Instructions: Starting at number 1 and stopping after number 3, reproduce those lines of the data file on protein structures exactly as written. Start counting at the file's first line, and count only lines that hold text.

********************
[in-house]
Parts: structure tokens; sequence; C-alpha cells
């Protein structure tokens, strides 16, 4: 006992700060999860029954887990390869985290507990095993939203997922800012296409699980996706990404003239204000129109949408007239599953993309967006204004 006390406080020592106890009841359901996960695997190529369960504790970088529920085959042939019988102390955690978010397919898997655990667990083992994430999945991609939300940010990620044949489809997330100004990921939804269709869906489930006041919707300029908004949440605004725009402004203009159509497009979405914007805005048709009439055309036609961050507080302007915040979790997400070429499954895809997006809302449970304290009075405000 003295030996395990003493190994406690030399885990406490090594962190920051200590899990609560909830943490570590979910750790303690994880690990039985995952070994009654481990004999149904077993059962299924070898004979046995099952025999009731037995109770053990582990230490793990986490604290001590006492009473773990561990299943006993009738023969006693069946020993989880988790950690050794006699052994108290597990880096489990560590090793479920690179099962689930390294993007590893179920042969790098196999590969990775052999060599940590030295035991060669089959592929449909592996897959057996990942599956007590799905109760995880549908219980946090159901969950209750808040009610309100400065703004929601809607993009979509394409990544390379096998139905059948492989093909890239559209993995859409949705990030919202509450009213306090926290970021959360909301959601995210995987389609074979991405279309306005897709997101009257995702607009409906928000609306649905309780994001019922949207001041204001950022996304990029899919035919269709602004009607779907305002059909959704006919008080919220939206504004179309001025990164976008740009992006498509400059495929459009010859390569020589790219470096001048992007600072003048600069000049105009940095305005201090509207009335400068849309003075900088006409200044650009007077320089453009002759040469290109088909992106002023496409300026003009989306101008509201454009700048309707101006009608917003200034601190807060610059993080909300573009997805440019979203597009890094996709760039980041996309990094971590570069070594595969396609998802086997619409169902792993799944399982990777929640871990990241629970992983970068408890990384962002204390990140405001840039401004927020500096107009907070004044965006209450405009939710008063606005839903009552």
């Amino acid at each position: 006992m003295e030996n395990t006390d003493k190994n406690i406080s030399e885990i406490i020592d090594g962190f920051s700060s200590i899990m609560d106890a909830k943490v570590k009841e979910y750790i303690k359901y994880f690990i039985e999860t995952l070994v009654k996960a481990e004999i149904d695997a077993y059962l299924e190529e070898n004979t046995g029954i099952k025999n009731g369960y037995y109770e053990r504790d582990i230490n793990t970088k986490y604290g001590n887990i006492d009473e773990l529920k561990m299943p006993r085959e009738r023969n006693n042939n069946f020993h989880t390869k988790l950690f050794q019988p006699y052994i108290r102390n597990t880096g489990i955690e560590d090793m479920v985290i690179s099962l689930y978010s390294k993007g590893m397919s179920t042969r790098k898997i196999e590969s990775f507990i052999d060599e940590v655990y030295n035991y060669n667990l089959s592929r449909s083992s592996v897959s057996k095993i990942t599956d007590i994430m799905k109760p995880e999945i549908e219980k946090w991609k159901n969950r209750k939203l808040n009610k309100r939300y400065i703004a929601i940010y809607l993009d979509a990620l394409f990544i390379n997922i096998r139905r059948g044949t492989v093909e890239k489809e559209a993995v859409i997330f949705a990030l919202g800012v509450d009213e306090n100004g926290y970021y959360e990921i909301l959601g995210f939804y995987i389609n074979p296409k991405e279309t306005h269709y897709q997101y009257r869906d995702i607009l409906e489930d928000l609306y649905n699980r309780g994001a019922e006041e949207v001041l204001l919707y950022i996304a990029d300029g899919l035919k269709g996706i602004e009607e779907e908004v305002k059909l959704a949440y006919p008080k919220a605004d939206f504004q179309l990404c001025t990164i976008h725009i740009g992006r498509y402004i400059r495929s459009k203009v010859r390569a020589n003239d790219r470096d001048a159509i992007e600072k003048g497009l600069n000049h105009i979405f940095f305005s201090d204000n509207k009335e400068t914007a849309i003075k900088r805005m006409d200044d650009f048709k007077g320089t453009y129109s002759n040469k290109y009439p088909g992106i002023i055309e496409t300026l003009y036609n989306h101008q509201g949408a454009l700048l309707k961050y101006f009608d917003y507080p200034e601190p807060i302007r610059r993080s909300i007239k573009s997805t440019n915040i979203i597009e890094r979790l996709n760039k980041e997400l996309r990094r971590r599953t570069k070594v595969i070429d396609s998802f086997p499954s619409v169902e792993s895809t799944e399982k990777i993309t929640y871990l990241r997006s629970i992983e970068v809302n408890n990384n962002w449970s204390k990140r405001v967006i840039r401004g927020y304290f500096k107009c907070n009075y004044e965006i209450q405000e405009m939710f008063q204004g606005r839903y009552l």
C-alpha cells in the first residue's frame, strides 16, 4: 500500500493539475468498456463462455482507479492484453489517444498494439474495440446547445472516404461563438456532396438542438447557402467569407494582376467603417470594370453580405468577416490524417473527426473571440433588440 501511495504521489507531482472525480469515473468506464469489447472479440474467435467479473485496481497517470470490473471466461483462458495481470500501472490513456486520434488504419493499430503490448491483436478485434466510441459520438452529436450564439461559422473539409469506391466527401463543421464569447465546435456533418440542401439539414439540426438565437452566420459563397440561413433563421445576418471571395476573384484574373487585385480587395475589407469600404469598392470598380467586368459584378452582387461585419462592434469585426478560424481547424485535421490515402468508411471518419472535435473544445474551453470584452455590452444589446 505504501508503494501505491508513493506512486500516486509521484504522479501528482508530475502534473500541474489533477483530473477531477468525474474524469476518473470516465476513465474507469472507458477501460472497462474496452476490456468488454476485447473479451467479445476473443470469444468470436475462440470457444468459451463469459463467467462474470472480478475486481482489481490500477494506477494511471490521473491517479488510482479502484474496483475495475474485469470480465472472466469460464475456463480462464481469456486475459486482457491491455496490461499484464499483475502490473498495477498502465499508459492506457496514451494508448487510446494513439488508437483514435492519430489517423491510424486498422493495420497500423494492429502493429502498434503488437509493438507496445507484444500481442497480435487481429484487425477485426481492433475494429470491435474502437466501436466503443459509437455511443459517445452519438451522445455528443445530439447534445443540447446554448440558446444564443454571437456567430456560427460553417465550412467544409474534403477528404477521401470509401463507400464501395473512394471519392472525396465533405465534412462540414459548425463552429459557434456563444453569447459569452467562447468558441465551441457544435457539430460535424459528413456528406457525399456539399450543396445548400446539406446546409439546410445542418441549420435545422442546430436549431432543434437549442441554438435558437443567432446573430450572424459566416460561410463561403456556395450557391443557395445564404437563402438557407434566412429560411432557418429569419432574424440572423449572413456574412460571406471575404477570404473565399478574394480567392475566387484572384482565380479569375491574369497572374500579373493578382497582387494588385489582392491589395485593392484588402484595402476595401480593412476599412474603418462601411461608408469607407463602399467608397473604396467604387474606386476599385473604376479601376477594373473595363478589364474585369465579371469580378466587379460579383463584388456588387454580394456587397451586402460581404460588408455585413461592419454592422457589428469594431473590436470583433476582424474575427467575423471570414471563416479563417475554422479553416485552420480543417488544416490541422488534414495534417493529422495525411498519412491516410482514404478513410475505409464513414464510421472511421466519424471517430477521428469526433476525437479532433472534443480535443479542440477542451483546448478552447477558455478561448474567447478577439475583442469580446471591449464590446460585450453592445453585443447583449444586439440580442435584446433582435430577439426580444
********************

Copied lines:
[in-house]
Parts: structure tokens; sequence; C-alpha cells
């Protein structure tokens, strides 16, 4: 006992700060999860029954887990390869985290507990095993939203997922800012296409699980996706990404003239204000129109949408007239599953993309967006204004 006390406080020592106890009841359901996960695997190529369960504790970088529920085959042939019988102390955690978010397919898997655990667990083992994430999945991609939300940010990620044949489809997330100004990921939804269709869906489930006041919707300029908004949440605004725009402004203009159509497009979405914007805005048709009439055309036609961050507080302007915040979790997400070429499954895809997006809302449970304290009075405000 003295030996395990003493190994406690030399885990406490090594962190920051200590899990609560909830943490570590979910750790303690994880690990039985995952070994009654481990004999149904077993059962299924070898004979046995099952025999009731037995109770053990582990230490793990986490604290001590006492009473773990561990299943006993009738023969006693069946020993989880988790950690050794006699052994108290597990880096489990560590090793479920690179099962689930390294993007590893179920042969790098196999590969990775052999060599940590030295035991060669089959592929449909592996897959057996990942599956007590799905109760995880549908219980946090159901969950209750808040009610309100400065703004929601809607993009979509394409990544390379096998139905059948492989093909890239559209993995859409949705990030919202509450009213306090926290970021959360909301959601995210995987389609074979991405279309306005897709997101009257995702607009409906928000609306649905309780994001019922949207001041204001950022996304990029899919035919269709602004009607779907305002059909959704006919008080919220939206504004179309001025990164976008740009992006498509400059495929459009010859390569020589790219470096001048992007600072003048600069000049105009940095305005201090509207009335400068849309003075900088006409200044650009007077320089453009002759040469290109088909992106002023496409300026003009989306101008509201454009700048309707101006009608917003200034601190807060610059993080909300573009997805440019979203597009890094996709760039980041996309990094971590570069070594595969396609998802086997619409169902792993799944399982990777929640871990990241629970992983970068408890990384962002204390990140405001840039401004927020500096107009907070004044965006209450405009939710008063606005839903009552």